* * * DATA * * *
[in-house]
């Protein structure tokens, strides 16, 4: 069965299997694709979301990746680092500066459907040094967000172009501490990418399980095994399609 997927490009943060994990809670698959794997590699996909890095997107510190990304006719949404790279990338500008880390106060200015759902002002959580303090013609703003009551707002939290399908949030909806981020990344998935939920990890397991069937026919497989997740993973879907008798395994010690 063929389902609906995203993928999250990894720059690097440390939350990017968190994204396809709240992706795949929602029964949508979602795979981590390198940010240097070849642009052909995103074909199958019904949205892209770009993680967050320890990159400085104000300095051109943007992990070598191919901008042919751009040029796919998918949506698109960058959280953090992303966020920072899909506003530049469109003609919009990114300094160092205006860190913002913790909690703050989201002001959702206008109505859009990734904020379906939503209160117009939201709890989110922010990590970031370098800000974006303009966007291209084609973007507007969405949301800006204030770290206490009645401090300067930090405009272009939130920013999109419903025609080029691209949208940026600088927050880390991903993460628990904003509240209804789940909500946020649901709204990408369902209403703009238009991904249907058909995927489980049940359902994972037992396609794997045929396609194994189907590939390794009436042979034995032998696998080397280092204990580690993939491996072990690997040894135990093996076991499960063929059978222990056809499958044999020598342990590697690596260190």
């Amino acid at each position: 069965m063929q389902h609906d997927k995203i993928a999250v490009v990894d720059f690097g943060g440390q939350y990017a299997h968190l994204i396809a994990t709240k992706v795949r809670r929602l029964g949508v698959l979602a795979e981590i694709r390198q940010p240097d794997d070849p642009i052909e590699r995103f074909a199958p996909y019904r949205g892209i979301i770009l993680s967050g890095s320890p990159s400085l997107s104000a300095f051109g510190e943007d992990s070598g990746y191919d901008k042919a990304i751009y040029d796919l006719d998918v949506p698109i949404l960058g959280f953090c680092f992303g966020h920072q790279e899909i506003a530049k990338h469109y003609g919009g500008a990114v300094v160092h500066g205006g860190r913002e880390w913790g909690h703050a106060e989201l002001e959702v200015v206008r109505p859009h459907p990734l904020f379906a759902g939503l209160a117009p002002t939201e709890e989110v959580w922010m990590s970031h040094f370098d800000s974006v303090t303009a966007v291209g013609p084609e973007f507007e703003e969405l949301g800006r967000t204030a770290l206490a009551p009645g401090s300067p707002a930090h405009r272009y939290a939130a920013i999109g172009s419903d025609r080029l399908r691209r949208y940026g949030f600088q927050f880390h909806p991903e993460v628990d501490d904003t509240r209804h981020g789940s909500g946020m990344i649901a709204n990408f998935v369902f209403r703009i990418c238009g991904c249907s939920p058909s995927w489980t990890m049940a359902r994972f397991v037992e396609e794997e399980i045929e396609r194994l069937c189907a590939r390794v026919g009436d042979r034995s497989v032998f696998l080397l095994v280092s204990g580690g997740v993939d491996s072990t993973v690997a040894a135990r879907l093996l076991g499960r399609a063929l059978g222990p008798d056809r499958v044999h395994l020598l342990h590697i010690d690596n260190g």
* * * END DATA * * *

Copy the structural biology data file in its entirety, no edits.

[in-house]
């Protein structure tokens, strides 16, 4: 069965299997694709979301990746680092500066459907040094967000172009501490990418399980095994399609 997927490009943060994990809670698959794997590699996909890095997107510190990304006719949404790279990338500008880390106060200015759902002002959580303090013609703003009551707002939290399908949030909806981020990344998935939920990890397991069937026919497989997740993973879907008798395994010690 063929389902609906995203993928999250990894720059690097440390939350990017968190994204396809709240992706795949929602029964949508979602795979981590390198940010240097070849642009052909995103074909199958019904949205892209770009993680967050320890990159400085104000300095051109943007992990070598191919901008042919751009040029796919998918949506698109960058959280953090992303966020920072899909506003530049469109003609919009990114300094160092205006860190913002913790909690703050989201002001959702206008109505859009990734904020379906939503209160117009939201709890989110922010990590970031370098800000974006303009966007291209084609973007507007969405949301800006204030770290206490009645401090300067930090405009272009939130920013999109419903025609080029691209949208940026600088927050880390991903993460628990904003509240209804789940909500946020649901709204990408369902209403703009238009991904249907058909995927489980049940359902994972037992396609794997045929396609194994189907590939390794009436042979034995032998696998080397280092204990580690993939491996072990690997040894135990093996076991499960063929059978222990056809499958044999020598342990590697690596260190």
């Amino acid at each position: 069965m063929q389902h609906d997927k995203i993928a999250v490009v990894d720059f690097g943060g440390q939350y990017a299997h968190l994204i396809a994990t709240k992706v795949r809670r929602l029964g949508v698959l979602a795979e981590i694709r390198q940010p240097d794997d070849p642009i052909e590699r995103f074909a199958p996909y019904r949205g892209i979301i770009l993680s967050g890095s320890p990159s400085l997107s104000a300095f051109g510190e943007d992990s070598g990746y191919d901008k042919a990304i751009y040029d796919l006719d998918v949506p698109i949404l960058g959280f953090c680092f992303g966020h920072q790279e899909i506003a530049k990338h469109y003609g919009g500008a990114v300094v160092h500066g205006g860190r913002e880390w913790g909690h703050a106060e989201l002001e959702v200015v206008r109505p859009h459907p990734l904020f379906a759902g939503l209160a117009p002002t939201e709890e989110v959580w922010m990590s970031h040094f370098d800000s974006v303090t303009a966007v291209g013609p084609e973007f507007e703003e969405l949301g800006r967000t204030a770290l206490a009551p009645g401090s300067p707002a930090h405009r272009y939290a939130a920013i999109g172009s419903d025609r080029l399908r691209r949208y940026g949030f600088q927050f880390h909806p991903e993460v628990d501490d904003t509240r209804h981020g789940s909500g946020m990344i649901a709204n990408f998935v369902f209403r703009i990418c238009g991904c249907s939920p058909s995927w489980t990890m049940a359902r994972f397991v037992e396609e794997e399980i045929e396609r194994l069937c189907a590939r390794v026919g009436d042979r034995s497989v032998f696998l080397l095994v280092s204990g580690g997740v993939d491996s072990t993973v690997a040894a135990r879907l093996l076991g499960r399609a063929l059978g222990p008798d056809r499958v044999h395994l020598l342990h590697i010690d690596n260190g």